That is right.
The buying decision research was conducted in the late 1940s by the big three American Automobile Manufacturers. The result was called the “Five Step Buying Decision Model. The actual results were “AIDCA” – Attention, Interest, Desire, Conviction and Action (close) - not “AIDA.”
Jacques, to my knowledge, the "AIDA" model dates back to the late 1800's. ;wi

In 1898, the American advertising and sales pioneer, E. St. Elmo Lewis developed a practical sales tool using the latest Scientific Management insights. He created his AIDA funnel model on customer studies in the US life insurance market to explain the mechanisms of personal selling. Lewis held that the most successful salespeople followed a hierarchical, four layer process using the four cognitive phases that buyers follow when accepting a new idea or purchasing a new product.
- by SalesGuy
Jacques, to my knowledge, the "AIDA" model dates back to the late 1800's. ;wi
That may be so.
The first written mention of AIDA that I could find was in a 1934 testbook titled (I think) "Fundamentals of Professional Selling" by John Russell et al, the latter being five other college professors. However, it wasn't until the car maker study in the late 1940s that it was scientifically verified and amended to "AIDCA." That's when it took off.

I first learned AIDCA it in 1953 when I majored in Industrial Sales for my first college degree. - by JacquesWerth
Jacques, earlier you mentioned that "...the AIDCA model has gradually become obsolote due to the rapidly increasing phenomena of "Information Overload."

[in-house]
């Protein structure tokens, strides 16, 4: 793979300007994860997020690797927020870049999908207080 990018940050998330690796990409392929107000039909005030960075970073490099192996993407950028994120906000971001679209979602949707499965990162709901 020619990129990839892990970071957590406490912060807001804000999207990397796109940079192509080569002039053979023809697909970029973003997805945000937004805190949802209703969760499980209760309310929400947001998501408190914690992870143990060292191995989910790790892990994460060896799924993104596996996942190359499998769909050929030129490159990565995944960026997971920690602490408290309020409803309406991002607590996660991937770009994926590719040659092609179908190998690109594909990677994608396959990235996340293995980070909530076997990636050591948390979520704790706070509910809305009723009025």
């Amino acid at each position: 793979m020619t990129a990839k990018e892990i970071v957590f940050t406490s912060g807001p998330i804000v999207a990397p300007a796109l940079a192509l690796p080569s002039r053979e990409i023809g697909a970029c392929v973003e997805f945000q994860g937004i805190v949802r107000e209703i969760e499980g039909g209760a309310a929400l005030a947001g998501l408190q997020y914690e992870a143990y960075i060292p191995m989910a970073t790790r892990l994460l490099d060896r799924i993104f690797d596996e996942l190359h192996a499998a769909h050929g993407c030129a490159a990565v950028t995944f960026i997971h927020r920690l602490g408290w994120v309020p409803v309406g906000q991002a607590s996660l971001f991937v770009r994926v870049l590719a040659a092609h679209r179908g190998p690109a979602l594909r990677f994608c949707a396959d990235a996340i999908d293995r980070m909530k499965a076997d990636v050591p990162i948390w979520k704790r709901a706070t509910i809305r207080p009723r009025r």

How in your opinion has "information overload" led to this outcome? - by AZBroker
Jacques, earlier you mentioned that "...the AIDCA model has gradually become obsolote due to the rapidly increasing phenomena of "Information Overload." How in your opinion has "information overload" led to this outcome?
Information Overload results in the average American being exposed to over 12 million informational messages per year. The vast majority of those messages get filtered out before they ever reach your consciousmind.

Those people that have a perceived need for the benefits of your products and services open their mind filters to "solutions" that have the potential to satisfy their needs. They have already gone through Attention, Interest and Desire before you showed up. Then, it is a matter of which of the needs has top priority that makes them into High Probability Prospects, or not.

We do not ignore the Interest or Desire steps, but we limit those discussions to verification during the initial steps of the sales process.

When you spend your time only with High Probability Prospects, your primary focus should be on the Conviction and Action steps. We deal with those steps with two processes that we call the Trust and Respect Inquiry and Conditions of Satisfaction. - by JacquesWerth
Great insight. I can agree with everything you said Jacques. - by AZBroker